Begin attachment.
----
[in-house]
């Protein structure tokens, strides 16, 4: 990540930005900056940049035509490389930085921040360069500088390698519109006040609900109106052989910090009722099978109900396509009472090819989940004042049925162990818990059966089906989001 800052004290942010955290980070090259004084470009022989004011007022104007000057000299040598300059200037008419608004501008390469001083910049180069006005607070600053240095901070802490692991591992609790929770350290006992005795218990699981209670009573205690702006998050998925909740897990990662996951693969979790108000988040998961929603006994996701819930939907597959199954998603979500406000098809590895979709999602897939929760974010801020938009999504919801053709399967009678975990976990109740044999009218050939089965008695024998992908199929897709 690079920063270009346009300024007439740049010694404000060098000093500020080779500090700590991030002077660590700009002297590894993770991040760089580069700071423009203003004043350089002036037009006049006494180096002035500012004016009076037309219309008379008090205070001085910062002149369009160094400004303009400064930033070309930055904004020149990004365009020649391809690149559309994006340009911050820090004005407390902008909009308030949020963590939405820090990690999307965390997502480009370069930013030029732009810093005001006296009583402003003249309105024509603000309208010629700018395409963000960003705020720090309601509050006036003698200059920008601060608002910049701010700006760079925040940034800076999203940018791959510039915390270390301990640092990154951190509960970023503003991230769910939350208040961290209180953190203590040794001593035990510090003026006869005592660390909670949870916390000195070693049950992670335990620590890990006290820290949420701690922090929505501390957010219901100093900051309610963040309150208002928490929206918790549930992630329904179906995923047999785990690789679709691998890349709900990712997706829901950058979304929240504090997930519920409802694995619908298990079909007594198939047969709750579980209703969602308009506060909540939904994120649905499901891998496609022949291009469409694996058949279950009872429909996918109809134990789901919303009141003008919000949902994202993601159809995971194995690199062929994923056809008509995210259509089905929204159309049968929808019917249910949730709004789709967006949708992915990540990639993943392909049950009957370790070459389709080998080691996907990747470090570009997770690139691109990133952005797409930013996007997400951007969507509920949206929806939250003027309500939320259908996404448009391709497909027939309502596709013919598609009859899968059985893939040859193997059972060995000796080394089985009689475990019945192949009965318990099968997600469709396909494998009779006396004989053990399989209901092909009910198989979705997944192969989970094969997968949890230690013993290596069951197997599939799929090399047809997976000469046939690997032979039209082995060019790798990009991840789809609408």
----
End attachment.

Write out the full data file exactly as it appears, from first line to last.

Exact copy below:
[in-house]
């Protein structure tokens, strides 16, 4: 990540930005900056940049035509490389930085921040360069500088390698519109006040609900109106052989910090009722099978109900396509009472090819989940004042049925162990818990059966089906989001 800052004290942010955290980070090259004084470009022989004011007022104007000057000299040598300059200037008419608004501008390469001083910049180069006005607070600053240095901070802490692991591992609790929770350290006992005795218990699981209670009573205690702006998050998925909740897990990662996951693969979790108000988040998961929603006994996701819930939907597959199954998603979500406000098809590895979709999602897939929760974010801020938009999504919801053709399967009678975990976990109740044999009218050939089965008695024998992908199929897709 690079920063270009346009300024007439740049010694404000060098000093500020080779500090700590991030002077660590700009002297590894993770991040760089580069700071423009203003004043350089002036037009006049006494180096002035500012004016009076037309219309008379008090205070001085910062002149369009160094400004303009400064930033070309930055904004020149990004365009020649391809690149559309994006340009911050820090004005407390902008909009308030949020963590939405820090990690999307965390997502480009370069930013030029732009810093005001006296009583402003003249309105024509603000309208010629700018395409963000960003705020720090309601509050006036003698200059920008601060608002910049701010700006760079925040940034800076999203940018791959510039915390270390301990640092990154951190509960970023503003991230769910939350208040961290209180953190203590040794001593035990510090003026006869005592660390909670949870916390000195070693049950992670335990620590890990006290820290949420701690922090929505501390957010219901100093900051309610963040309150208002928490929206918790549930992630329904179906995923047999785990690789679709691998890349709900990712997706829901950058979304929240504090997930519920409802694995619908298990079909007594198939047969709750579980209703969602308009506060909540939904994120649905499901891998496609022949291009469409694996058949279950009872429909996918109809134990789901919303009141003008919000949902994202993601159809995971194995690199062929994923056809008509995210259509089905929204159309049968929808019917249910949730709004789709967006949708992915990540990639993943392909049950009957370790070459389709080998080691996907990747470090570009997770690139691109990133952005797409930013996007997400951007969507509920949206929806939250003027309500939320259908996404448009391709497909027939309502596709013919598609009859899968059985893939040859193997059972060995000796080394089985009689475990019945192949009965318990099968997600469709396909494998009779006396004989053990399989209901092909009910198989979705997944192969989970094969997968949890230690013993290596069951197997599939799929090399047809997976000469046939690997032979039209082995060019790798990009991840789809609408």